Hidden in the vast arid expanse of India’s Thar Desert are mysterious ancient drawings carved into the ground. According to researchers, these newly discovered drawings are so huge that they can only be fully seen from above.
The huge patterns are examples of geoglyphs – giant man-made images and figures created on or carved into the ground, often occupying such a scale that the true appearance of their forms can only be appreciated from above.
Among all known geoglyphs of historical significance, including the famous Nazca lines in Peru, images of the Tar Desert stand apart, representing perhaps the largest graphic images created by man.
An aerial view of the giant spiral (Boja 1) and Boja 2, including the snake figure in the lower right corner.
“By far the largest geoglyphs discovered worldwide and for the first time on the Indian subcontinent, these geoglyphs are also unique in terms of their cryptic signs,” the researchers explain in a new article detailing the find.
The new geoglyphs were discovered by a pair of independent researchers from France, Carlo and Johan Etheimer, using Google Earth during a virtual exploration of the Thar Desert (also known as the Great Indian Desert); the region covers about 200,000 square kilometers of India and Pakistan.
Among this vast desert landscape, the Etheimers discovered several sites around the “golden city” of Jaisalmer marked by geometric lines resembling geoglyphs.
Closer inspection during field surveys using an unmanned aerial vehicle (UAV) helped uncover a cluster of enigmatic linear formations.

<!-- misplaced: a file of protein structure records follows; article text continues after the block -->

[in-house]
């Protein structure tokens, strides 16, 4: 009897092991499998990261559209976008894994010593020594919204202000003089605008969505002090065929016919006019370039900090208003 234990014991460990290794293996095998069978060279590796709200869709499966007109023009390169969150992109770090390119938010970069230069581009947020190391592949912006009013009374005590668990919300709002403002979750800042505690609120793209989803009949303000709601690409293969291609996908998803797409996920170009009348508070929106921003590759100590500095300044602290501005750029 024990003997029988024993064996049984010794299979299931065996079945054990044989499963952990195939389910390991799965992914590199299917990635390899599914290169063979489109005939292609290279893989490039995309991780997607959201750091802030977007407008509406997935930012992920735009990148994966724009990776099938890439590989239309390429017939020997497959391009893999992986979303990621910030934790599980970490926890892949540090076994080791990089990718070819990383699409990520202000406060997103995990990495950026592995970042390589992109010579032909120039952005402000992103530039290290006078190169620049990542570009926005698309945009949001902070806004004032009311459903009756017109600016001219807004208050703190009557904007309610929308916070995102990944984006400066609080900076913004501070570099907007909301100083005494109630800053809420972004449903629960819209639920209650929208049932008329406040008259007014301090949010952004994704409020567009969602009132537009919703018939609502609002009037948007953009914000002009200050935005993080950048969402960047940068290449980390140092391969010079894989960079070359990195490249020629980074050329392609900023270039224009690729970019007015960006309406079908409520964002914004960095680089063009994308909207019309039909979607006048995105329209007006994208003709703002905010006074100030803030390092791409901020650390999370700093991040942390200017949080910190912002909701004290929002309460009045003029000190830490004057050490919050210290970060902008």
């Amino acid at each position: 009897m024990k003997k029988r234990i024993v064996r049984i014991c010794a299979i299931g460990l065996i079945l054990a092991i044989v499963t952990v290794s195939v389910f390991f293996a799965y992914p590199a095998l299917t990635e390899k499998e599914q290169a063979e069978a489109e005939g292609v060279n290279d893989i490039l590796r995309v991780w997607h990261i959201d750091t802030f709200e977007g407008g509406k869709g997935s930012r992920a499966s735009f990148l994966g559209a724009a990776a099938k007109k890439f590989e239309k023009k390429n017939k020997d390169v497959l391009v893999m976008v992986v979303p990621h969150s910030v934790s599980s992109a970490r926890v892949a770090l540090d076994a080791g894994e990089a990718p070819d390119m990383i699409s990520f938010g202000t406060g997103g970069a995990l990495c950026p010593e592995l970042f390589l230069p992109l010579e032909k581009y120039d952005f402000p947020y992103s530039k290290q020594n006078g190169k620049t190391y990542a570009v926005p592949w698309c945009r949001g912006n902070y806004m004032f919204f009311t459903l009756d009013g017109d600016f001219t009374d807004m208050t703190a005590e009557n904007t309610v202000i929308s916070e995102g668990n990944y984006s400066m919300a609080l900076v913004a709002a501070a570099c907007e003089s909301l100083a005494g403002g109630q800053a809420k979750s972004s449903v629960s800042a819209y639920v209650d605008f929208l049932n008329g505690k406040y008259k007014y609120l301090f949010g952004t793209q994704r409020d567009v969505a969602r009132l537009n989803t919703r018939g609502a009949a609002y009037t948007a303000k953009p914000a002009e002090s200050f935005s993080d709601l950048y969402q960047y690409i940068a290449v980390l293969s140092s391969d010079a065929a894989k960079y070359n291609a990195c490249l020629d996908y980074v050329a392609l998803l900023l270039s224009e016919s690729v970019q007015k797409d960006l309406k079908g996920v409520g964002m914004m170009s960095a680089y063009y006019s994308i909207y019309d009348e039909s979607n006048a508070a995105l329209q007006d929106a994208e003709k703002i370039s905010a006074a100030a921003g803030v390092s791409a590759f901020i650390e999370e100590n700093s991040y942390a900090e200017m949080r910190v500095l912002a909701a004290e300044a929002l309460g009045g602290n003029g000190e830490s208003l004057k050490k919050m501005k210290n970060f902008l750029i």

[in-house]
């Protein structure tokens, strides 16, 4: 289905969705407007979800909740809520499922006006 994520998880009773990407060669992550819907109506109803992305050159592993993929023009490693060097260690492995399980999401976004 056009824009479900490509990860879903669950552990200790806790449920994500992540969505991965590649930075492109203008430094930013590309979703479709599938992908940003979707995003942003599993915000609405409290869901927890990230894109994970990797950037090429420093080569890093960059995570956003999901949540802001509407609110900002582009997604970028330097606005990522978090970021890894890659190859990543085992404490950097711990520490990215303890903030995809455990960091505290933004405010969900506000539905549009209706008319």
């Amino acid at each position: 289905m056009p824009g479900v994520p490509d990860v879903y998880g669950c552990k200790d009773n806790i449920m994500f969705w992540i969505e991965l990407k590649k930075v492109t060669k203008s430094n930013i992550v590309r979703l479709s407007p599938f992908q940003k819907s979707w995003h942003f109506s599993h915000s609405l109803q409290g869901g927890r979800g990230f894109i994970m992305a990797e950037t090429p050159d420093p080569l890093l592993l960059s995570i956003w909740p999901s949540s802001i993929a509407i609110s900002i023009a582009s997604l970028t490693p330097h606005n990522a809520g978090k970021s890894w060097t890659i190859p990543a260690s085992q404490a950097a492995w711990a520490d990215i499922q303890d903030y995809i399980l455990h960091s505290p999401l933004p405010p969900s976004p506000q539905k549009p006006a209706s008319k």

In particular, two “remarkable geometric figures” of exceptional character stood out near the village of Bocha: a giant spiral and a serpentine pattern, each connected by a cluster of winding lines.
The lines forming these figures are strips dug into the ground up to 10 centimeters deep and 20 to 50 centimeters wide.
A section of the giant spiral, visible at ground level.
The largest of the discovered geoglyphs, a giant asymmetric spiral (called Bocha 1), consists of one looped line extending 12 kilometers, 724 meters long and 201 meters wide.
To the southwest of this huge spiral is a serpentine geoglyph (Bocha 2), consisting of an 11-kilometer line that includes a snake-like figure, a smaller spiral, and a long sequence of lines going forward and backward.
Other smaller geoglyphs (including the winding lines called Boch 3) can be found in the Boch area, totaling about 48 kilometers of lines still visible today, which researchers estimate may once have stretched for about 80 kilometers.
“The giant spiral and serpentine figure are certainly major landmarks closely related to Boha 3, suggesting that all other geoglyphs were created as the basis for this complex,” the researchers write.
“Because of their spatial contiguity, patterns 1, 2, and 3 can be perceived as a coherent design.”
Why these drawings were created and who created them is not yet entirely clear. Not knowing definitively about the identity of their creators, it is difficult to speculate about the function and meaning of these giant geoglyphs.
“Their gigantic size and the fact that you can only see them from a height of about 300 meters leads us to believe that the religious, astronomical or cosmological purpose of these geoglyphs,” the researchers say.